I'm an electrical and computer engineering undergrad in Portugal, considering a switch to machine learning or applied math for my master's. I've completed Andrew Ng's deep learning specialization and have worked on deep learning projects, including those with transformers. Currently, I'm exploring reinforcement learning and plan to study game theory. My goal is to understand these fields better before deciding on my master's focus. I particularly enjoy signal and control theory in my studies, alongside complex analysis and differential equations, though I don't plan to work directly in these areas. Instead, I aim to apply this mathematical knowledge in programming, avoiding complex proofs.

I'm contemplating a Ph.D. and a career in either industry or government, discouraged by the competitive and flawed academic career path. I'm leaning towards a master's in electrical engineering with a focus on control theory but want to keep options open for deep learning and applied math. I'm curious if it's possible to combine control theory and machine learning in a master's, possibly within a single department, and whether a master's in applied math might be more inclusive of my interests.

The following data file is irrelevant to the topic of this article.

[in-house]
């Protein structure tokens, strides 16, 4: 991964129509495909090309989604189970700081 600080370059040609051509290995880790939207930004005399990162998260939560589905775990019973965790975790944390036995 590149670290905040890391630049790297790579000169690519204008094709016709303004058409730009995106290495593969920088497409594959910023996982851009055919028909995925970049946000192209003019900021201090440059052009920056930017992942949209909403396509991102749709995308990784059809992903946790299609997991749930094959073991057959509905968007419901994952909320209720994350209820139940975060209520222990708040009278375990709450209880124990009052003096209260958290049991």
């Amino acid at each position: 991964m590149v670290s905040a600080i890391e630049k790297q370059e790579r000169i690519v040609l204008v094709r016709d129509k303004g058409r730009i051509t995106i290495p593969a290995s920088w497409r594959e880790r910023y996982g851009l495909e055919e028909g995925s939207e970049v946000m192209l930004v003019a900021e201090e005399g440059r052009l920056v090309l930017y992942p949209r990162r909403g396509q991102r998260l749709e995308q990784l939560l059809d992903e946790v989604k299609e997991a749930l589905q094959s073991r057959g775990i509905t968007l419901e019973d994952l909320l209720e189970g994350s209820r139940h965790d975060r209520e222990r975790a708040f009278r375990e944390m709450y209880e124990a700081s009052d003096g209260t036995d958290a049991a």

I'm also concerned about learning unique subjects like control theory at a level not offered by online courses, while also wanting to maintain the ability to engage with and apply self-learned topics like game theory in my advanced studies. I'm questioning which department (CS, math, or electrical engineering) would best suit a master's or Ph.D. combining control theory and machine learning, if such programs exist in Europe, and how online learning in game theory could integrate into my postgraduate studies.

Any advice on navigating these decisions would be greatly appreciated.

2 Answers 2


Don't worry too much about the label of the program or degree.

Find professors who do the kind of work you want to do. Apply to work with them or to the programs that they take students from.


If you want to do a Master's rather than a PhD, I'd recommed apply to a program with good reputation, where:

  • a significant part of your graduation requirements can be completed with 'free electives' (i.e. those without any restrictions, incl. department which offers the course); and/or

  • a significant part of your graduation requirements can be completed with a master's thesis/project if you do find a professor whose research has a major overlap with your focus.

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